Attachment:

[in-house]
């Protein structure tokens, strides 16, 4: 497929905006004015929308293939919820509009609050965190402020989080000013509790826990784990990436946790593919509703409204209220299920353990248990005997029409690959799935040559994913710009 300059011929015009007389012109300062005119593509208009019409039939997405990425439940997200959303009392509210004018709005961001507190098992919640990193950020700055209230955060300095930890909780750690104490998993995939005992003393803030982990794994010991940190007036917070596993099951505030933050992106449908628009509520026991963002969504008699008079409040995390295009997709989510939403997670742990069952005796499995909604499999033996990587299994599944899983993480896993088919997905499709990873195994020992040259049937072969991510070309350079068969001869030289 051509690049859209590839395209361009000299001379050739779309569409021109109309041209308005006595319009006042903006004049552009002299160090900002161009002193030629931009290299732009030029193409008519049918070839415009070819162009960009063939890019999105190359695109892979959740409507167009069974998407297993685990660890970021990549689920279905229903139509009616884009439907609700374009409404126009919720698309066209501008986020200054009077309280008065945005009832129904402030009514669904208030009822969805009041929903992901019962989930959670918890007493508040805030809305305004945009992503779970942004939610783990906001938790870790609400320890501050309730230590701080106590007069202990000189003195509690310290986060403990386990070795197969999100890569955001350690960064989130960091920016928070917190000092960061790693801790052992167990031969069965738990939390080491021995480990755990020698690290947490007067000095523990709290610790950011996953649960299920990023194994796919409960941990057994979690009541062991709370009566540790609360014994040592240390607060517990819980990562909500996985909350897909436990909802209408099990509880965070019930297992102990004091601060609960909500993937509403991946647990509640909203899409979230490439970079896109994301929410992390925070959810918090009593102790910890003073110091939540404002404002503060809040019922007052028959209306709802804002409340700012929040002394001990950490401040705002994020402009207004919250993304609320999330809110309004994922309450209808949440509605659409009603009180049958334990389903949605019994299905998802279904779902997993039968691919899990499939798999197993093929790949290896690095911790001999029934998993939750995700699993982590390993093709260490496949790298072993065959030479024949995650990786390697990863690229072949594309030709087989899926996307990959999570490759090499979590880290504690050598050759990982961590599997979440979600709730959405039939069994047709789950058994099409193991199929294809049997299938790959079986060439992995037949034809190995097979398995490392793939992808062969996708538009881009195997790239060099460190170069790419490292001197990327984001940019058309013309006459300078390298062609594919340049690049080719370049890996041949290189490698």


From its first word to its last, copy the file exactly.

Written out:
[in-house]
């Protein structure tokens, strides 16, 4: 497929905006004015929308293939919820509009609050965190402020989080000013509790826990784990990436946790593919509703409204209220299920353990248990005997029409690959799935040559994913710009 300059011929015009007389012109300062005119593509208009019409039939997405990425439940997200959303009392509210004018709005961001507190098992919640990193950020700055209230955060300095930890909780750690104490998993995939005992003393803030982990794994010991940190007036917070596993099951505030933050992106449908628009509520026991963002969504008699008079409040995390295009997709989510939403997670742990069952005796499995909604499999033996990587299994599944899983993480896993088919997905499709990873195994020992040259049937072969991510070309350079068969001869030289 051509690049859209590839395209361009000299001379050739779309569409021109109309041209308005006595319009006042903006004049552009002299160090900002161009002193030629931009290299732009030029193409008519049918070839415009070819162009960009063939890019999105190359695109892979959740409507167009069974998407297993685990660890970021990549689920279905229903139509009616884009439907609700374009409404126009919720698309066209501008986020200054009077309280008065945005009832129904402030009514669904208030009822969805009041929903992901019962989930959670918890007493508040805030809305305004945009992503779970942004939610783990906001938790870790609400320890501050309730230590701080106590007069202990000189003195509690310290986060403990386990070795197969999100890569955001350690960064989130960091920016928070917190000092960061790693801790052992167990031969069965738990939390080491021995480990755990020698690290947490007067000095523990709290610790950011996953649960299920990023194994796919409960941990057994979690009541062991709370009566540790609360014994040592240390607060517990819980990562909500996985909350897909436990909802209408099990509880965070019930297992102990004091601060609960909500993937509403991946647990509640909203899409979230490439970079896109994301929410992390925070959810918090009593102790910890003073110091939540404002404002503060809040019922007052028959209306709802804002409340700012929040002394001990950490401040705002994020402009207004919250993304609320999330809110309004994922309450209808949440509605659409009603009180049958334990389903949605019994299905998802279904779902997993039968691919899990499939798999197993093929790949290896690095911790001999029934998993939750995700699993982590390993093709260490496949790298072993065959030479024949995650990786390697990863690229072949594309030709087989899926996307990959999570490759090499979590880290504690050598050759990982961590599997979440979600709730959405039939069994047709789950058994099409193991199929294809049997299938790959079986060439992995037949034809190995097979398995490392793939992808062969996708538009881009195997790239060099460190170069790419490292001197990327984001940019058309013309006459300078390298062609594919340049690049080719370049890996041949290189490698």